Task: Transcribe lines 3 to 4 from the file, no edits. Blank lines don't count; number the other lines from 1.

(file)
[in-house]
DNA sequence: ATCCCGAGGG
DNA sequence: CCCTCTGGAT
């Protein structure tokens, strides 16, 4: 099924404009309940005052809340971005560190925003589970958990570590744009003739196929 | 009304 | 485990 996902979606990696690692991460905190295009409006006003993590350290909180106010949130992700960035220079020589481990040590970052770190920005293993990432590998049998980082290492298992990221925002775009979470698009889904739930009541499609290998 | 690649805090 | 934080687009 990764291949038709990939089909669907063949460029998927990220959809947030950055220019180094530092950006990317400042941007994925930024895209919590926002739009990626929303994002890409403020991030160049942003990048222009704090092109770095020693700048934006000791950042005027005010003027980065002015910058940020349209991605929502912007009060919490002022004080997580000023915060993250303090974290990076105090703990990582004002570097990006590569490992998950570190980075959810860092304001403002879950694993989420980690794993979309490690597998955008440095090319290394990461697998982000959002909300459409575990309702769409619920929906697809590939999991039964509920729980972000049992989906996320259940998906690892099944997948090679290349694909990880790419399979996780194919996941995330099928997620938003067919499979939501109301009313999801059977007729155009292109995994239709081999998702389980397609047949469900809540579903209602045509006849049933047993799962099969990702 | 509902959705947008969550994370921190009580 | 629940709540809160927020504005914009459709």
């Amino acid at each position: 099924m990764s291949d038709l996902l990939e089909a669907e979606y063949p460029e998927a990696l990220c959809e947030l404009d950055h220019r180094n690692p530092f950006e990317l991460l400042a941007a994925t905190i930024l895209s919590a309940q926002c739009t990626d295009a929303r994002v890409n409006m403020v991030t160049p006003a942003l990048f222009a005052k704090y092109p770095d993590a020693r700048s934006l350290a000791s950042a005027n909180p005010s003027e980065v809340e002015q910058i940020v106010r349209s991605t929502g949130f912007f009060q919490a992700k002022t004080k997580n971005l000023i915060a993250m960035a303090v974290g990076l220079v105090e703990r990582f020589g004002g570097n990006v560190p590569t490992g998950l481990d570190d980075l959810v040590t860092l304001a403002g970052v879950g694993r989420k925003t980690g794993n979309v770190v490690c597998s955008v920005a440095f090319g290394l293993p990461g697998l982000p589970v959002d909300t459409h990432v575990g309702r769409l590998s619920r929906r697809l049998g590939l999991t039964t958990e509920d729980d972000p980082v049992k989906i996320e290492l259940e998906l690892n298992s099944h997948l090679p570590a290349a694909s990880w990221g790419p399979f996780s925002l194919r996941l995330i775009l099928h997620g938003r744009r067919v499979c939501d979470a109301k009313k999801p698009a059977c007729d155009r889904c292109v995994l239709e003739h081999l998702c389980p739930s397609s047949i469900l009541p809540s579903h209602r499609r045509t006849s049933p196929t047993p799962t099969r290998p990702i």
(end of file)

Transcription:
DNA sequence: CCCTCTGGAT
């Protein structure tokens, strides 16, 4: 099924404009309940005052809340971005560190925003589970958990570590744009003739196929 | 009304 | 485990 996902979606990696690692991460905190295009409006006003993590350290909180106010949130992700960035220079020589481990040590970052770190920005293993990432590998049998980082290492298992990221925002775009979470698009889904739930009541499609290998 | 690649805090 | 934080687009 990764291949038709990939089909669907063949460029998927990220959809947030950055220019180094530092950006990317400042941007994925930024895209919590926002739009990626929303994002890409403020991030160049942003990048222009704090092109770095020693700048934006000791950042005027005010003027980065002015910058940020349209991605929502912007009060919490002022004080997580000023915060993250303090974290990076105090703990990582004002570097990006590569490992998950570190980075959810860092304001403002879950694993989420980690794993979309490690597998955008440095090319290394990461697998982000959002909300459409575990309702769409619920929906697809590939999991039964509920729980972000049992989906996320259940998906690892099944997948090679290349694909990880790419399979996780194919996941995330099928997620938003067919499979939501109301009313999801059977007729155009292109995994239709081999998702389980397609047949469900809540579903209602045509006849049933047993799962099969990702 | 509902959705947008969550994370921190009580 | 629940709540809160927020504005914009459709």